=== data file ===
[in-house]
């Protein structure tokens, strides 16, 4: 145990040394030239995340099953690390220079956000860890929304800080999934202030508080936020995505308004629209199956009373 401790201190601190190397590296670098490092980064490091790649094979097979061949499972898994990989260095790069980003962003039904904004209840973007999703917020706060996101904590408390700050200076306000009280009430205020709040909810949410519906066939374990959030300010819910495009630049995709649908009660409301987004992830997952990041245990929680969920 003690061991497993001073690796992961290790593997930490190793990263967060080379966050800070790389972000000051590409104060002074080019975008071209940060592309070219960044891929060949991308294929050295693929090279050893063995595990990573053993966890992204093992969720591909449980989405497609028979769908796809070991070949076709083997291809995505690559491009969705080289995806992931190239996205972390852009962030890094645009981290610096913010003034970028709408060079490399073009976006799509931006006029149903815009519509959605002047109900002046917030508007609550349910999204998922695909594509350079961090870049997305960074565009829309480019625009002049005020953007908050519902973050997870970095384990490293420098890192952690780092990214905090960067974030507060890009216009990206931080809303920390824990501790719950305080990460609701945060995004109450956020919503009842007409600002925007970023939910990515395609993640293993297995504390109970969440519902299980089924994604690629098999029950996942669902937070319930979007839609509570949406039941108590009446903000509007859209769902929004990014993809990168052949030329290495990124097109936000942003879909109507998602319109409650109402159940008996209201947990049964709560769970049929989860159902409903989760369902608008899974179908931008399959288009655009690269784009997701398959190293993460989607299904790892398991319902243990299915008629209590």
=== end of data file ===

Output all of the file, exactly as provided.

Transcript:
[in-house]
């Protein structure tokens, strides 16, 4: 145990040394030239995340099953690390220079956000860890929304800080999934202030508080936020995505308004629209199956009373 401790201190601190190397590296670098490092980064490091790649094979097979061949499972898994990989260095790069980003962003039904904004209840973007999703917020706060996101904590408390700050200076306000009280009430205020709040909810949410519906066939374990959030300010819910495009630049995709649908009660409301987004992830997952990041245990929680969920 003690061991497993001073690796992961290790593997930490190793990263967060080379966050800070790389972000000051590409104060002074080019975008071209940060592309070219960044891929060949991308294929050295693929090279050893063995595990990573053993966890992204093992969720591909449980989405497609028979769908796809070991070949076709083997291809995505690559491009969705080289995806992931190239996205972390852009962030890094645009981290610096913010003034970028709408060079490399073009976006799509931006006029149903815009519509959605002047109900002046917030508007609550349910999204998922695909594509350079961090870049997305960074565009829309480019625009002049005020953007908050519902973050997870970095384990490293420098890192952690780092990214905090960067974030507060890009216009990206931080809303920390824990501790719950305080990460609701945060995004109450956020919503009842007409600002925007970023939910990515395609993640293993297995504390109970969440519902299980089924994604690629098999029950996942669902937070319930979007839609509570949406039941108590009446903000509007859209769902929004990014993809990168052949030329290495990124097109936000942003879909109507998602319109409650109402159940008996209201947990049964709560769970049929989860159902409903989760369902608008899974179908931008399959288009655009690269784009997701398959190293993460989607299904790892398991319902243990299915008629209590």